PS: I did my own privacy protection on my picture above

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17 Replies to “Why Do We Even Have Domain Privacy?”

  1. I have put Whois privacy on some of my names simply because I was getting so much snail mail from a ‘reputable’ registrar ( trying to get me to transfer my names over to them.

    After many emails telling them to stop, I still received letters – so Whois privacy was sort of a last resort.

    I think after the Whois privacy expires on my names, I’ll be taking your advice and setting up a cloaked company name and address instead. Thinking about it now, it probably would have been cheaper to do that in the first place!

  2. I started using whois privacy just recently because I got tired of seeing how many domains are associated with my email account everytime I look up one of my damn domains at, but that’s just me.

  3. People might not want others to know they own valuable Internet real estate, especially in countries where kidnappings happen often.

    It’s harder for thieves to steal a domain name under whois privacy because they can potentially crack a password for an email address they see in a Whois lookup and use that info to get into an account.

    Setting up shell companies can be expensive for sensitive domain names that have little value.

    Finally, on a couple names I own, I was sick of getting spam trying to buy names I have no interest in selling.

    1. Elliot,

      How hard is it to set this up.

      Many Flowers
      Po box 5677
      City state
      Manyflowers @
      I made that up in 5 minutes. All you
      need in one po box. Nobody has to know what domains you own and it costs you less to set up than Whois if you have more than five names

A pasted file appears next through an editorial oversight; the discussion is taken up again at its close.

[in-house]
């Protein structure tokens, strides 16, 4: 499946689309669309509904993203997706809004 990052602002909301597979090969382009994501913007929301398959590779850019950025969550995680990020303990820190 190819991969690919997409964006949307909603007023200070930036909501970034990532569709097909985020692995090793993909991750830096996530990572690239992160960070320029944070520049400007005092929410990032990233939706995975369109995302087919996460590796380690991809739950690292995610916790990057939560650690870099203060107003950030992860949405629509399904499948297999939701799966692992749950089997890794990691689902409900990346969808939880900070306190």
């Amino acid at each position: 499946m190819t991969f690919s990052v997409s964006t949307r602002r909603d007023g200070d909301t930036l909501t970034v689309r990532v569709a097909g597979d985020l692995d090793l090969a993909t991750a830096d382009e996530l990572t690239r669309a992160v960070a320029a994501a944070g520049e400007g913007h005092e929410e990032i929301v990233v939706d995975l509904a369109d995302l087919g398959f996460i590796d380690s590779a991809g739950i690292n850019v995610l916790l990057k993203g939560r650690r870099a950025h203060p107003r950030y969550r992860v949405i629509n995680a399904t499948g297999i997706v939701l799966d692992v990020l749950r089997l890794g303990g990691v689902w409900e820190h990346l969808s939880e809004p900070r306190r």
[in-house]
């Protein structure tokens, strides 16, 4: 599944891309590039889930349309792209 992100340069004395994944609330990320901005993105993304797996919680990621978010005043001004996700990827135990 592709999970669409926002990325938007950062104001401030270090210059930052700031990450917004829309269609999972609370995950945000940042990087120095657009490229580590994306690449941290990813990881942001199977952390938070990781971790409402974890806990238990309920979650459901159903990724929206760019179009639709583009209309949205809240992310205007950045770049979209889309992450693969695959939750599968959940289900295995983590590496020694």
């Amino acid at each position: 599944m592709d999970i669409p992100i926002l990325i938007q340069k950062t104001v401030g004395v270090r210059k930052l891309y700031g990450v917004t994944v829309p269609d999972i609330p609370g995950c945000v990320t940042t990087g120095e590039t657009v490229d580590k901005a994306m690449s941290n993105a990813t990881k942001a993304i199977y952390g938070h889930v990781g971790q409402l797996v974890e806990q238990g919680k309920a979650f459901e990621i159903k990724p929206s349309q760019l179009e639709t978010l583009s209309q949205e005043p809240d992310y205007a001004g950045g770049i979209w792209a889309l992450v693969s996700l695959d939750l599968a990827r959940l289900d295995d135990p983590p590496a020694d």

4. Kidnapping? If a kidnapping attempt has actually been made on a domainer I would love to buy the movie rights to that. However, my wife is Russian and paranois stems deep with non-american business people from emerging markets so fair enough.

    Overall, I think this is a great post Shane and I asked myself the same question. In my opinion I think taxes plays a big part in it.

  5. many registrars make a buck if that on the yearly fee after paying netsol and icann. privacy is just money in their pocket. no other reason to have it.

  6. Shane – “”Elliot,

    How hard is it to set this up.

    Many Flowers
    Po box 5677
    City state
    Manyflowers @
    I made that up in 5 minutes. All you
    need in one po box. Nobody has to know what domains you own and it costs you less to set up than Whois if you have more than five names””

    Gotta agree here. I use this on all my domains, saves me $2-$9 to add Privacy Protect per name (read- ‘easy money for a registrar’), and get no spam or kidnapping threats. And I can use my post office box for other things too!

  7. I use whois privacy for active projects where I don’t want people turning up at the address on the whois for sales calls etc.

    Beyond that don’t see the need to have it on most of my domains, about 99% of my domains don’t have whois privacy.

    And I agree that mostly privacy is used by people to hide all their typosquatting / cybersquatting activities, but then there are people who just use fake whois for that if you didn’t have whois privacy.

  8. I have used Whois privacy on some of my best names. Simply because I am afraid they will get stolen. So by not revealing the registrant email address, stealing them would hopefully be tougher.

    But in fact, it might not be that great anyway. Because if someone does manage to steal them and continues to use privacy, you might not even notice the theft…

  9. Some ccTLDs like .US and .IN don’t even allow privacy.

    Anyone know, what’s the situation with privacy for .XXX domains 😉

  10. I do not use a WHOIS privacy.

    However my WHOIS is setup as follows.

    Registrant email address used there is not tied to my account i have with my Registrar (completly seperate).
    Admin email address is different from my Registrant email address and not tied to my Registrar’s account.

    Incase my account with my Registrar get’s hacked and the authid’s are retrieved and the domains are unlocked i can still cancel the transfer through the Admin email account.
    Incase both would get hacked i can still overrule it with the Registrant email account.

    If all 3 accounts get hacked…. … Yeah then i have a problem.

    Ofcourse when you have many valuable domain names you might want to have them locked at Registrar level.